Tilburg University. Ownership of Stocks and Mutual Funds Alessie, R.J.M.; Hochgürtel, S.; van Soest, Arthur. Publication date: PDF

Description
Tilburg University Ownership of Stocks and Mutual Funds Alessie, R.J.M.; Hochgürtel, S.; van Soest, Arthur Publication date: 2001 Link to publication Citation for published version (APA): Alessie, R. J.

Please download to get full document.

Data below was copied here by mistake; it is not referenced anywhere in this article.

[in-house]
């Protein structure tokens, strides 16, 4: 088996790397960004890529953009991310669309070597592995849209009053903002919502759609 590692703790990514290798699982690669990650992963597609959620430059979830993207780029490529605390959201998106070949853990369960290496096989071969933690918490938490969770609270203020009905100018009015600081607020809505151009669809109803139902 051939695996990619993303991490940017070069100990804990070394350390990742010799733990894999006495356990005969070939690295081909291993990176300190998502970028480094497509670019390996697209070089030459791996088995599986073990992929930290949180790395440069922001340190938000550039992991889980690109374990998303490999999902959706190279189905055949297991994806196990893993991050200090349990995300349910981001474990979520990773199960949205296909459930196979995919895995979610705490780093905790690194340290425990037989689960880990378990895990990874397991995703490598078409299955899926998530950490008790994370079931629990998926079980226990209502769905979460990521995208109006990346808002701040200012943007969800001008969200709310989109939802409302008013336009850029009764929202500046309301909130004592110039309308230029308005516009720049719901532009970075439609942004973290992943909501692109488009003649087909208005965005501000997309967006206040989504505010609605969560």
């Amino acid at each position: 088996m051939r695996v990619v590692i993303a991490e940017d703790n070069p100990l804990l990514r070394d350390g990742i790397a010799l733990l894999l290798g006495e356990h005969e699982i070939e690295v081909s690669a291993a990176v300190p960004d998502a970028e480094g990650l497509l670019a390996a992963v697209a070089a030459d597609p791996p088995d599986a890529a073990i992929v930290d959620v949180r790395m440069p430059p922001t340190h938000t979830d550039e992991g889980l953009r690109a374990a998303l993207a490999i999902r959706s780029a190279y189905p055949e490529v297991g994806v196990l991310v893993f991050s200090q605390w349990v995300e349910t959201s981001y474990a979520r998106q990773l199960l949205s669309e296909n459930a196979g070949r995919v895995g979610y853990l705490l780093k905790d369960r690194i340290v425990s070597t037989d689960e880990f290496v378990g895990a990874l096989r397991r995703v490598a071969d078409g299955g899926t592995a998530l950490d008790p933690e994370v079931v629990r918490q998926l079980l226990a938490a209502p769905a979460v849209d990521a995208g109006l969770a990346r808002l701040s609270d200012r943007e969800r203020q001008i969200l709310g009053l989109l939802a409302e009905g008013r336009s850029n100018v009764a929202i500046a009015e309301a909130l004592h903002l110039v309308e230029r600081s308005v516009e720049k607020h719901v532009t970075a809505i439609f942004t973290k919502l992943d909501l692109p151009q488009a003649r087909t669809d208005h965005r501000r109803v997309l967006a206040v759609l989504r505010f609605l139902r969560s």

View again

of 23
All materials on our website are shared by users. If you have any questions about copyright issues, please report us to resolve them. We are always happy to assist you.
Information
Category:

Software

Publish on:

Views: 20 | Pages: 23

Extension: PDF | Download: 0

Share
Transcript